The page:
Sunday, the first day of the week, is considered the rest day for many. For Christians, it's considered the Lord's Day, a day to come together to worship God, the Father of our Lord Jesus Christ. Of all the days in a week, why do Christians go to church to worship God on Sunday? Let's take a quick look.
An institution since the beginning
The Bible records for us that after working six days in creation, God rested on the seventh day and blessed it and made it holy (see Genesis 2:2-3). God wanted His followers to follow this very pattern, and commanded that men should work six days and rest on the seventh day like He did.
"Remember the Sabbath day and keep it holy. Six days you shall labor and do all your work, but the seventh day is a Sabbath to the Lord your God. On it you shall not do any work, you, or your son, or your daughter, or your male servant, or your female servant, or your livestock, or your sojourner who is within your gates. For in six days the Lord made heaven and earth, the sea, and all that is in them, and rested on the seventh day. Therefore the Lord blessed the Sabbath day and made it holy." (Exodus 20:8-11)
This seventh-day rest has been instituted since the beginning. God's people, those who lived before Jesus Christ came to earth, followed this. In fact, Jews strictly followed this and allowed no form of work whatsoever on the Sabbath day.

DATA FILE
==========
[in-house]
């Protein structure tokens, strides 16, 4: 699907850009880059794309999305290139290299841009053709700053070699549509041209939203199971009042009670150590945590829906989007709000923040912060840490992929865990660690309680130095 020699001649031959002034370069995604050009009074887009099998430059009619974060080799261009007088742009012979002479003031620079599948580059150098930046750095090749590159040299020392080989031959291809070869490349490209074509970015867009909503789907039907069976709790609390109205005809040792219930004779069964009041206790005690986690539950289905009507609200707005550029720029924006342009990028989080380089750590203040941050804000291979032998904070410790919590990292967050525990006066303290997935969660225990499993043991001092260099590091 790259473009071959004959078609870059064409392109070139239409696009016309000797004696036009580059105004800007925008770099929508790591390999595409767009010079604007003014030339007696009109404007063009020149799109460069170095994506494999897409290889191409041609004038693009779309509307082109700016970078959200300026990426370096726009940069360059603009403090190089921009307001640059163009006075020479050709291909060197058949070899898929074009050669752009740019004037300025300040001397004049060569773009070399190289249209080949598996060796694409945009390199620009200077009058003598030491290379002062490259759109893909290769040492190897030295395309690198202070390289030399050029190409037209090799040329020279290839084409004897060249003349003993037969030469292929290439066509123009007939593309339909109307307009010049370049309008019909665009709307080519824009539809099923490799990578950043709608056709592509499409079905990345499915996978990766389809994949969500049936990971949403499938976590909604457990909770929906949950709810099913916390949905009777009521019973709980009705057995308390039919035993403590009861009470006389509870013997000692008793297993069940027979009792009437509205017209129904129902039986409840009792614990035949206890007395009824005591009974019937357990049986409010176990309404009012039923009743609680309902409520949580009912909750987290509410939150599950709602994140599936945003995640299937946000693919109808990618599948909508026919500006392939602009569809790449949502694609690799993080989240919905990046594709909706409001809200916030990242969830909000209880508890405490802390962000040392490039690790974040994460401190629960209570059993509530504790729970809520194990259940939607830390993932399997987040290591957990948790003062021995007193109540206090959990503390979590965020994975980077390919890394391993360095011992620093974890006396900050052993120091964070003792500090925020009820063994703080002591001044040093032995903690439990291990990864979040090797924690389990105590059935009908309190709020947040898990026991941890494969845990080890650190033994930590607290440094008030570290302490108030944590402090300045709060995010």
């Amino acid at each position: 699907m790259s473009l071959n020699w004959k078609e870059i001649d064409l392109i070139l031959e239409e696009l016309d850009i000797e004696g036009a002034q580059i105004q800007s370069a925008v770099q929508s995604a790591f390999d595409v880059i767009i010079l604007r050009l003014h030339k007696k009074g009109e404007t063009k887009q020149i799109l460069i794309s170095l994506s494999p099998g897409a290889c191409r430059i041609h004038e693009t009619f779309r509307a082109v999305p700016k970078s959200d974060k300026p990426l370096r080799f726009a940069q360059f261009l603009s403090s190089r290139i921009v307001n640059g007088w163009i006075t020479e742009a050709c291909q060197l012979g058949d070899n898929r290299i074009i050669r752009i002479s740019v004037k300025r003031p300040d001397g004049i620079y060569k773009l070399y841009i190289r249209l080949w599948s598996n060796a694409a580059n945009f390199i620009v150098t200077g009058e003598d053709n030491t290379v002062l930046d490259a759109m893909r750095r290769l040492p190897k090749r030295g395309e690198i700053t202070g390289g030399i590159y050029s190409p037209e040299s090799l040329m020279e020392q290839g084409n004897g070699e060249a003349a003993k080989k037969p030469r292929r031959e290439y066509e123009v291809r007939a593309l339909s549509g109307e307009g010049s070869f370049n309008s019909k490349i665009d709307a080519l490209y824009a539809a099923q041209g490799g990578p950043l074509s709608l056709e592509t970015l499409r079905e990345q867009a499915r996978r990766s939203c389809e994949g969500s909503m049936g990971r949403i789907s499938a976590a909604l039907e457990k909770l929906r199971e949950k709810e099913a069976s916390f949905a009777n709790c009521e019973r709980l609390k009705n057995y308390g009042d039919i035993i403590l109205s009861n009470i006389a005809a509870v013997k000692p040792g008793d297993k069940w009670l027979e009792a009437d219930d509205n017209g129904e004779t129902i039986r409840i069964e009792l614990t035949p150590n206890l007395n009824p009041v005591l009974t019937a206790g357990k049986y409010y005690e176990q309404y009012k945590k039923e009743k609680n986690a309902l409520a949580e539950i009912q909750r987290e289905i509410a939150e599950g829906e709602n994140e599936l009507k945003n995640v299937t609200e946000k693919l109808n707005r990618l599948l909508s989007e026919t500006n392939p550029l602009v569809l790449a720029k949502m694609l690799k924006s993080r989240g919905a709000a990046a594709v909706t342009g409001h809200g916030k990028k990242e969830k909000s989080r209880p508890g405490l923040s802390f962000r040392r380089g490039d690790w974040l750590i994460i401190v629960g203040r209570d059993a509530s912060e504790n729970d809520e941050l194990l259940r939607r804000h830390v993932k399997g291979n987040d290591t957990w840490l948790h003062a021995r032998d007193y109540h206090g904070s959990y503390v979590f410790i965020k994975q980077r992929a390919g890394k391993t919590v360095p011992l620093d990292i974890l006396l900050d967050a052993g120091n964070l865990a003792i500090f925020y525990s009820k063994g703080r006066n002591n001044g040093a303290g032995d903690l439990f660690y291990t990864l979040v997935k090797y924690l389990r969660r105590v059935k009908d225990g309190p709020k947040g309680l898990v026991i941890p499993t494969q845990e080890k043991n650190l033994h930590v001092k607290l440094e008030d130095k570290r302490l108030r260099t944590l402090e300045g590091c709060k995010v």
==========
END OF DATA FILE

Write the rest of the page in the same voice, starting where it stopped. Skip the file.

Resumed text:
An institution fulfilled
After Christ came, however, this changed. Christ, who came to fulfill the Law and not abolish it (see Matthew 5:17-20), accomplished for us what we cannot do by ourselves: our salvation.
God's command for man to rest on the Sabbath was included in the Old Covenant, by whom no man could be saved (Heb. 7:11-12, 18-19; 8:7, 13). Christ, however, fulfilled all the Law and in doing so purchased our salvation for us: His blood shed on the cross for the forgiveness of our sins and His death in exchange for our eternal life (see 1 John 2:2).
A new institution
So why do Christians worship on Sunday? It's because of Christ's finished work. He died for our sake, and rose later on the third day, a Sunday.
"Now on the first day of the week, very early in the morning ... They found the stone rolled away from the tomb. But when they entered, they did not find the body of the Lord Jesus ... suddenly two men stood by them in shining garments ... they said to them, "Why do you seek the living among the dead? He is not here, but has risen!"" (see Luke 24:1-6)
Since the time Christ rose from the grave, His followers began meeting on the first day of the week, Sunday. They had communion on Sunday (Acts 20:7), gave their gifts on Sunday (1 Corinthians 16:1-2), and eventually called Sunday "the Lord's Day" (Revelation 1:10).
While the Old covenant required God's people to gather on the Sabbath, the New covenant that assures us that we can rest on the finished work of Christ (see John 19:30; Hebrews 4:10) and celebrate His resurrection on the first day .